Currently reading: Mercedes-AMG unveils most powerful four-pot engine ever
Mercedes confirms 415bhp power output for hot A-Class, CLA and GLA, and we've got all the details of the new M139 unit
Richard Bremner Autocar
News
3 mins read
6 June 2019

The world’s most powerful 2.0-litre, four-cylinder series production engine has been revealed by Mercedes-AMG, set to feature in its upcoming ‘45’ model range. 

Developing 415bhp in its most potent ‘S’ form, this completely new 2.0 turbo replaces the engine used in the previous A45 A-Class, CLA 45 and GLA 45.

Despite the potency of the outgoing A45 355/376bhp AMG four, engine development boss Ralf Illenberger says that emission requirements, the desire for more power, less weight and the different packaging requirements of Mercedes’ latest generation of compact cars necessitated a complete redesign. “The only carry-over parts are a few nuts and bolts,” he added. The new M139 engine produces 382bhp in standard form and 415bhp in ‘S’ guise, and 354lb ft or 369lb ft of torque.

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Another major aim has been extracting a sportier driving experience from the engine by altering its torque delivery. While the previous, M133 four-cylinder engine’s torque curve resembled a diesel’s, rising steeply to level off across a wide chunk of the rev range, the new M139 2.0 produces more of a crescendo of thrust.

The aim is to produce the rising rush of acceleration characteristic of a revvy, normally aspirated engine. Rather than flat-lining, diesel-style, from around 2000rpm, AMG’s new engine generates peak torque at 5200rpm, while nevertheless producing more shove than the old one between 1000-2000rpm, the strongest surge developing from 3000rpm. Overall, said Illenberger, “it produces a more sporty delivery”.

More diesel-like are the 160 bar combustion pressures generated by the new unit, and a lighter yet more robust cylinder block developed to withstand them. It’s of the closed deck variety, creating a crankcase casting more like a part-closed box rather than a semi-open one, with deep, strengthening skirts around the cylinders. The new alloy block is as strong as a diesel engine’s, said Illenberger. The 16-valve cylinder head is also new, a key design challenge being the dispersal of the considerable heat generated.

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Larger exhaust valves and valve seats, a redesigned water jacket, oil, water and air chilling for the turbo and separate coolant plumbing for the cylinder head and cylinder block allow more efficient and protective control of under-bonnet temperatures, assisted by electrically controlled water pumps. The head itself features ‘Camtronic’ variable inlet and exhaust valve control and dual injectors per cylinder.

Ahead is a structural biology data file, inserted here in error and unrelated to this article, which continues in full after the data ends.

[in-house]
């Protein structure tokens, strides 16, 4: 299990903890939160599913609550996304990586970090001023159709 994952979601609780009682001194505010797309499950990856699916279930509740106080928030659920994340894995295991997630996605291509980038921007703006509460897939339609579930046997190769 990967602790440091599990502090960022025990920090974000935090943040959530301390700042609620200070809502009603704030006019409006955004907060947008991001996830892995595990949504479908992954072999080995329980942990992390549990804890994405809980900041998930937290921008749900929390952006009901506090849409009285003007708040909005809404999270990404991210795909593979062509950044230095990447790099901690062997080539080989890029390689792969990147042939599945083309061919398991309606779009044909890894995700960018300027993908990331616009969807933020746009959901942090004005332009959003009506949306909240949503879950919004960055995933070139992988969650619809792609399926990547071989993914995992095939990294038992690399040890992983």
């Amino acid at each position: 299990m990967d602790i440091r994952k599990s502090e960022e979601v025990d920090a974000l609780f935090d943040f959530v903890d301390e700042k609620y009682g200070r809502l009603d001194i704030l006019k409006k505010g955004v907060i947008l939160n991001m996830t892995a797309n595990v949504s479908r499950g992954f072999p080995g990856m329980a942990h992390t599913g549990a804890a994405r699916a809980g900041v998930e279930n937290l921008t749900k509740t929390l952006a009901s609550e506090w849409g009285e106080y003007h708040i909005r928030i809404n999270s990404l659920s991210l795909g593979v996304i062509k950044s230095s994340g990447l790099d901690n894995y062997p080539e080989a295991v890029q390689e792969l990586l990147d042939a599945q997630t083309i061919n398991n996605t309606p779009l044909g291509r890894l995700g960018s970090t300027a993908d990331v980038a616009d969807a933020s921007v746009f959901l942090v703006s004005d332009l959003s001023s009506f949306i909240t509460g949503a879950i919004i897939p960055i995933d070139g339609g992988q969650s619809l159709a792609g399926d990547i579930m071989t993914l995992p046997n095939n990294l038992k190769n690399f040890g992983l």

A single piezo-injector per cylinder would be at the upper limit of its fuel volume delivery, said Illenberger, so a second quartet of injectors sits within the inlet manifold tracts to boost delivery under hard acceleration. The Camtronic system enables two camshaft profiles to provide a blend of good fuel economy and heightened throttle response.

The vanes of a sizeable turbocharger run in low-friction roller bearings, an electric wastegate minimising the loss of boost when pressure modulation is required. The turbo now lives between the engine and the front bulkhead, the cylinder head having been turned through 180deg in order to fit the engine beneath the lower bonnet lines of the new models.

The turbo’s new location requires extra cooling, some of this provided by an engine cover shaped to direct fan-generated airflow over it. Illenberger said that the electric water pumps may also function after the engine has been switched off, to cool the block, head and turbo. The more potent ‘S’ version sometimes harnesses the air conditioner for cooling too.

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Besides designing an all-new engine, AMG has also developed a more streamlined way to make it. Each engine is still built under the ‘one man, one engine’ approach long used by the company (there are several women hand-assembling these engines too, incidentally) – the methods of electronically recording the sequence of component assembly, and the torque applied to each of its fixings, by each power tool. The new methods save time and improve ergonomics.

The new methods cut the production time by 20-25%, said plant manager Alexander Kurz, enabling AMG’s four-cylinder manufacturing facility to produce 140 engines per day over two shifts. The first car to feature this unit will be the A45 in July, the CLA 45 saloon appearing near-simultaneously, the GLA 45 a little later.

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artill 7 June 2019

Shock news, Eupopean

Shock news, Eupopean manufacturer makes a 2.0 4 cylinder engine and turns up the turbo.

It would be a far more news worthy, not to mention appealing, if it had more cylinders, a smoother delivery, and if it was to come attached only to a manual box in future.

275not599 7 June 2019

I can see the appeal if you

I can see the appeal if you like this sort of thing, but for me it's just an excess that leads to frustration.  I would far rather spend £30K on a laid back, comfortable hack that would be barely slower point to point in the UK (if you want to keep your license) and £15K on something that is fun at any speed, eg an Elise.

405line 7 June 2019

Yes that's good I suppose

Will be powerful, but it's still a noisy  engine whose main feature is it's cheap at it's heart and unrefined. It's seems sadly ironic that SAAB went bust and then the Germans took up the idea of turbo charging after "refusing it" for decades for some reason, Renault could also have stuck to their guns instead of giving 5GT turbo drivers a 16 valve Clio, that didn't appeal to me at least. Better late than never I suppose but it's not an engine type I would want to spend over £25,000 on.